If I had to categorize my reading habits, I would have to say that I am largely an omnivore and also a buffet-style grazer. My daily word count is a combination of fiction, non-fiction, maybe a bit of spirituality or essay collections, and a few lines of poetry. OK, so I don’t read poetry every day, but most of the time I spend time with my eyes on several books. Part of that is for professional reasons: books to revise or research for various projects. But much of my reading, thankfully, falls into pleasure.
I just can’t choose just one book to read at a time – because there are so many books and oh so precious little time – so I wander between a classic novel and the realm of non-fiction, lately hoarding lots of books on history, Ireland and nature. Unbeknownst to me, I discovered the link after sorting through books to take on holiday and realizing that four titles I had selected centered on the Irish.
Unlike my cluttered nightstand and piles of books whose seeds I tend to like, my grandmother is a carnivore. His teeth have sharpened over time. She reads one book at a time, from the time she drinks her coffee and eats breakfast until bedtime. She’ll put the book down for meals and the occasional conversation or leaf through the newspaper, but otherwise she’s reading. She doesn’t read non-fiction. She’s pretty strict about it, but if she runs out of supplies she’ll sate her craving with a cookbook – our cabin has a good supply of Time-Life Foods of the World cookbooks from the 1970s. a cottage on an undeveloped island is that you can’t just run for a new book, you need a boat, and sometimes even if you’ve reached the last page, it’s hard to leave the island.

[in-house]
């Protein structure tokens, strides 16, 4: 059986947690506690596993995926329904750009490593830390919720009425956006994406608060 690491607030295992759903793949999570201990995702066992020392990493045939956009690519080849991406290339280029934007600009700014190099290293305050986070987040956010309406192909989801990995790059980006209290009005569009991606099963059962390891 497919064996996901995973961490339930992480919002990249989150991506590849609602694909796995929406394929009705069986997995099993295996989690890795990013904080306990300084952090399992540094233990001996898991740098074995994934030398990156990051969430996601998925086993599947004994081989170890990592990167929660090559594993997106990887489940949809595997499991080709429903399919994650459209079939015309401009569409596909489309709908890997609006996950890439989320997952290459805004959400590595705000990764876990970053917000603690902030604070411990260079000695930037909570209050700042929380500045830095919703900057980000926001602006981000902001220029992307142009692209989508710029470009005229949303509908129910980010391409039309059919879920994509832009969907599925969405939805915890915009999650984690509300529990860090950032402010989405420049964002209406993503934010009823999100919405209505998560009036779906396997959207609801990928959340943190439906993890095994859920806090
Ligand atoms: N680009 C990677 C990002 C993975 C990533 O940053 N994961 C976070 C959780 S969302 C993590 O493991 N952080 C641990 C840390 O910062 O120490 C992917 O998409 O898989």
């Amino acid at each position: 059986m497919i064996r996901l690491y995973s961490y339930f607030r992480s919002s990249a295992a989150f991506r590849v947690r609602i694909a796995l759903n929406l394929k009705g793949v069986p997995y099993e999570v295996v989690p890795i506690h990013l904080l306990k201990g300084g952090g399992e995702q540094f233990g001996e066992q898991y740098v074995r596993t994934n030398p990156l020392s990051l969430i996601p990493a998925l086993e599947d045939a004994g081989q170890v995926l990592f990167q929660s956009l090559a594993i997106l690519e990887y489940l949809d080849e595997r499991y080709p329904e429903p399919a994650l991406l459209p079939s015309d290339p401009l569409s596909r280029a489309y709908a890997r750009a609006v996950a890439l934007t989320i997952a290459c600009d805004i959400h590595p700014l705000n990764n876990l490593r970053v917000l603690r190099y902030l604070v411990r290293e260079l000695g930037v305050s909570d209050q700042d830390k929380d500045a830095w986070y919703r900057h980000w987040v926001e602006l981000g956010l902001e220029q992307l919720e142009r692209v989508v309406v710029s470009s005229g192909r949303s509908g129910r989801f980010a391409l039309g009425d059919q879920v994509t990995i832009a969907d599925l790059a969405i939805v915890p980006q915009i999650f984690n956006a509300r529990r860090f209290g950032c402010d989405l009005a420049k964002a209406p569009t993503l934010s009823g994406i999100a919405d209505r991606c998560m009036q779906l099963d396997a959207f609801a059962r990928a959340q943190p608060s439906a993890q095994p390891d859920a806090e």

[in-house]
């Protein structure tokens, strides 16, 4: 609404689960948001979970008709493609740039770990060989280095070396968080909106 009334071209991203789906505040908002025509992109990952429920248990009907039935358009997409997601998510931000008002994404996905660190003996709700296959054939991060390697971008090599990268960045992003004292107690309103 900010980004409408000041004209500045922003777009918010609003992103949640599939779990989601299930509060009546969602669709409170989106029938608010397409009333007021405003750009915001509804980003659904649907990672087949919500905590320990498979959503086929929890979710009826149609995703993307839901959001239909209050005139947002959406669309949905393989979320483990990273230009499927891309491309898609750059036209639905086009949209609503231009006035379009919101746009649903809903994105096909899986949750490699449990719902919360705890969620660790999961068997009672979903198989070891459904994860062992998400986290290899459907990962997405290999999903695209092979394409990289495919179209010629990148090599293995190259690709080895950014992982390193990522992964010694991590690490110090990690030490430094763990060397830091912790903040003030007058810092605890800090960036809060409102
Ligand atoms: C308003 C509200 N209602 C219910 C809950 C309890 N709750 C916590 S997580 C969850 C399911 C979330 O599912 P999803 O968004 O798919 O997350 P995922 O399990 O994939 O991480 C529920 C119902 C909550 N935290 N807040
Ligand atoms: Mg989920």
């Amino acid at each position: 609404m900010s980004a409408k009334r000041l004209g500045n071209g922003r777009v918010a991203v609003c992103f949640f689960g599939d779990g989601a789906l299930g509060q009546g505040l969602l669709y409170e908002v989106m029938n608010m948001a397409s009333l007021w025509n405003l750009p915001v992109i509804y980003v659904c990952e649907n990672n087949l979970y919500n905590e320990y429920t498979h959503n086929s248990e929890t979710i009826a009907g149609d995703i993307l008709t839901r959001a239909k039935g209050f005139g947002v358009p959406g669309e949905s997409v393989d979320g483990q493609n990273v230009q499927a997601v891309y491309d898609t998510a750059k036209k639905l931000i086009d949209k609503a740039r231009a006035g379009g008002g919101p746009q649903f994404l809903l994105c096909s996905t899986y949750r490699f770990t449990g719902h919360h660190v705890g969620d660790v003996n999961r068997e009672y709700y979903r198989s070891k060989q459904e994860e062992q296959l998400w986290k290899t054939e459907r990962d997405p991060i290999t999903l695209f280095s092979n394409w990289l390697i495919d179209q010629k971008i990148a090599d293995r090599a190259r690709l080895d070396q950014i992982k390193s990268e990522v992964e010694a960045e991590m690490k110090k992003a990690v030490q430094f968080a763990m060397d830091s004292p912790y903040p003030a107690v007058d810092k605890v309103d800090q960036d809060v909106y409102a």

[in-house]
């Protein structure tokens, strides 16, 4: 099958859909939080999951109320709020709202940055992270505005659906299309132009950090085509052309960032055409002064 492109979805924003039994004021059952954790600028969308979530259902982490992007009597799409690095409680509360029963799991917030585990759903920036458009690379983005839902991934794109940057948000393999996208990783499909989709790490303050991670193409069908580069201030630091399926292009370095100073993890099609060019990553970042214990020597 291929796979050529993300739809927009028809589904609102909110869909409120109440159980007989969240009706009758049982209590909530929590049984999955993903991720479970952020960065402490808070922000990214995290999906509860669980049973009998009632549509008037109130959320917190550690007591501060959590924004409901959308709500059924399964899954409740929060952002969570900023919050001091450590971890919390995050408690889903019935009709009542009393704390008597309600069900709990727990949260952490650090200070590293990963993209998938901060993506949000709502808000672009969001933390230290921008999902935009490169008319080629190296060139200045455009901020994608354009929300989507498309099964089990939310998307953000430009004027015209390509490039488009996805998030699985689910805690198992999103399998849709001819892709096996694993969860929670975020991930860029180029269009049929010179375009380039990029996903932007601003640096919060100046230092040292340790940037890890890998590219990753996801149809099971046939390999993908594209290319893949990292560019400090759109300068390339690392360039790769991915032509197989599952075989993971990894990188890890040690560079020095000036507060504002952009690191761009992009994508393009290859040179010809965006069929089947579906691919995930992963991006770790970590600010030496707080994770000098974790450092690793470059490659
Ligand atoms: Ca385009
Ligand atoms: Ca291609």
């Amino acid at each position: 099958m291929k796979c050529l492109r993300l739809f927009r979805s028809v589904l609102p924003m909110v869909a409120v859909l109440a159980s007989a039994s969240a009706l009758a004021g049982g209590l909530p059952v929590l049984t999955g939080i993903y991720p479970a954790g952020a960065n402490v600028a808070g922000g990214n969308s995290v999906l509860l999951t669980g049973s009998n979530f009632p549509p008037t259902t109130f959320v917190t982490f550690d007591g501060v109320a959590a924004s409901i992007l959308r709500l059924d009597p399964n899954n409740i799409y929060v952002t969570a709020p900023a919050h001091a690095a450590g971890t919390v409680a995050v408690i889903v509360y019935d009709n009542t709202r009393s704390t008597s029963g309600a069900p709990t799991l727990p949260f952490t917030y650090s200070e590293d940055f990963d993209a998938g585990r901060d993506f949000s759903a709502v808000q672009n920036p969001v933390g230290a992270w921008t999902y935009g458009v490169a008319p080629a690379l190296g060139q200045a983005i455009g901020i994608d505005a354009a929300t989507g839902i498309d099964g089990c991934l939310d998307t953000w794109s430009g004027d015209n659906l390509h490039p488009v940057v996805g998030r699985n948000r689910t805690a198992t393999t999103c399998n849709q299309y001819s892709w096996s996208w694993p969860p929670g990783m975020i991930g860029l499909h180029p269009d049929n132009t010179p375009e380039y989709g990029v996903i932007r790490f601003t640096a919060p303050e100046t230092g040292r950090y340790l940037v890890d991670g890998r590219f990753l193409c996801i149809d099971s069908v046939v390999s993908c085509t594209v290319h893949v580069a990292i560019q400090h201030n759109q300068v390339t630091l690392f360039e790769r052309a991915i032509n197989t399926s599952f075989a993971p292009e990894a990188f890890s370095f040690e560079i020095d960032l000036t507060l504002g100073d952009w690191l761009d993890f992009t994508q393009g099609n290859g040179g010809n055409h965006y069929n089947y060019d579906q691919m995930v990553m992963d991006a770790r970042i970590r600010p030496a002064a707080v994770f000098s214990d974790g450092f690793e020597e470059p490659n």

If she wants to read something that I’ve already started, she’ll wait for me to select my other book and rush off, reassuring me that she’ll mark my spot and it won’t take her long and since I’m working on so many others at once that it won’t hurt him to slip away with this mystery set in India in the 1920s. The book is always turned over, bookmark placed just like that. Our best conversations probably come from books or more subtle clues as we pass books, suggesting new titles, shouting: you need to read this next!
Although our reading habits are a little different, one thing we share – and have passed down from generation to generation, now spanning four to my own book-loving children – is that no matter grazer that I am or my passionate and decisive grandmother, we both have a healthy appetite for books.
What if you were to ask which dish is best cooked from these vintage cookbooks, so often re-read over the years? Ask neither the omnivore nor the carnivore. We are only here for the stories.
Maggie Doherty is the owner of Kalispell Brewing Company on Main Street.